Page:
Thou­sands at fu­neral for 27 killed in Kuwait

Ter­ror­ist at­tack at mosque is con­demned through­out Arab world

The Washington Post Sunday - - THE WORLD - BY HUS­SAIN AL- QATARI — As­so­ci­ated Press

kuwait city — Thou­sands of peo­ple in Kuwait took part in a fu­neral pro­ces­sion Satur­day for 27 peo­ple killed in an at­tack on a Shi­ite mosque in the cap­i­tal a day ear­lier.

An up­start lo­cal af­fil­i­ate of the Is­lamic State, call­ing it­self the Najd Province, claimed re­spon­si­bil­ity for the at­tack that was car­ried out by a sui­cide bomber dur­ing mid­day Fri­day prayers in­side one of Kuwait’s old­est Shi­ite mosques, which was packed for Ramadan holy month ser­vices. The Is­lamic State views Shi­ites as heretics and refers to them as “re­jec­tion­ists,” among other slurs.

The at­tack, though, has been con­demned across the Arab world.

Brav­ing 107-de­gree heat, mourn­ers from as far as Saudi Ara­bia and Bahrain at­tended the fu­neral. Some in the crowd chanted, “Sun­nis and Shi­ites are broth­ers!” Oth­ers pro­claimed those killed as mar­tyrs.

Not all of those who died in the bomb­ing were to be buried in Kuwait. Iran’s For­eign Min­istry said that three Ira­ni­ans were among the 27 peo­ple killed in the at­tack.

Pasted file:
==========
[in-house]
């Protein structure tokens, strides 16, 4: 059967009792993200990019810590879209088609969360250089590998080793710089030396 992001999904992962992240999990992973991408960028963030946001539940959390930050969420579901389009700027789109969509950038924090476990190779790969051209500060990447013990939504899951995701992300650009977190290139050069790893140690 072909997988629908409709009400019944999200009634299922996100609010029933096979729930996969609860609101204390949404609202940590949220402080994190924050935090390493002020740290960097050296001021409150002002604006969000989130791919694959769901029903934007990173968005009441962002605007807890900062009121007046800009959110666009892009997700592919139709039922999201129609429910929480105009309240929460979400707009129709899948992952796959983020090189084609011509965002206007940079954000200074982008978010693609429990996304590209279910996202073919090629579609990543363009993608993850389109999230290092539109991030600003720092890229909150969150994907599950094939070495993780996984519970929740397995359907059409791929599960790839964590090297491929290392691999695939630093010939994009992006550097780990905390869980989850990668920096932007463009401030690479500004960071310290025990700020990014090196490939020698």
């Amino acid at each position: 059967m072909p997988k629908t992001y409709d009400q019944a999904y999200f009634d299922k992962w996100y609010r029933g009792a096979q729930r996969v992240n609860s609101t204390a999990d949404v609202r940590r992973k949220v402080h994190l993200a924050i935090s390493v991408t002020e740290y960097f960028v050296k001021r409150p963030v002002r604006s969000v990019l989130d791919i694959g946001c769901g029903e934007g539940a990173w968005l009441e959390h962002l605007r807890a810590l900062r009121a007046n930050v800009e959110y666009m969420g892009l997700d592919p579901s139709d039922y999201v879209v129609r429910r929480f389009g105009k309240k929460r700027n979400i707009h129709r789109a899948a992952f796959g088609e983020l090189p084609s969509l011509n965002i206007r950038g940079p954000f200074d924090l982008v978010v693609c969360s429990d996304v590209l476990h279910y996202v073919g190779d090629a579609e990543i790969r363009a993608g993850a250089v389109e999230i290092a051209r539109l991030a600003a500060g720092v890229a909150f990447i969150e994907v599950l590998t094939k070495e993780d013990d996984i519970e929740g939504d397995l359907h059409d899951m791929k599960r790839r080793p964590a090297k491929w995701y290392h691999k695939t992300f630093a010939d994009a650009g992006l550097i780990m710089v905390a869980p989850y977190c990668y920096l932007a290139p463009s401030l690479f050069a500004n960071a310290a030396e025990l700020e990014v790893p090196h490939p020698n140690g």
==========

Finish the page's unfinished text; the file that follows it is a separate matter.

The Kuwaiti Health Min­istry said Satur­day that out of more than 200 peo­ple wounded in the at­tack, about 40 re­main hos­pi­tal­ized.

Po­lice in Kuwait said they are in­ter­ro­gat­ing a num­ber of sus­pects with pos­si­ble links to the sui­cide bomb­ing. The In­te­rior Min­istry said that po­lice ar­rested the owner of the car that was used by the bomber.

The bomb­ing has rat­tled Kuwait, known for its rel­a­tive wealth and sta­bil­ity. The last ter­ror­ist at­tack in Kuwait was more than two decades ago. On Fri­day, Kuwait’s ruler, Emir Sabah Ahmed al-Sabah, who is in his mid-80s, vis­ited the Shi­ite mosque. The Sunni Grand Mosque also will be open to mourn­ers to pay their re­spects for the next three days.

The fu­neral Satur­day was at­tended by sev­eral politi­cians, in­clud­ing the coun­try’s par­lia­ment speaker Mar­zouq al-Ghanim. “The unity of the peo­ple of our coun­try is in­cred­i­ble,” he said at the fu­neral. “If you look around, you will see Sun­nis and Shi­ites, Kuwaitis and non-Kuwaitis, all present to give their con­do­lences to the fam­i­lies of the vic­tims.”

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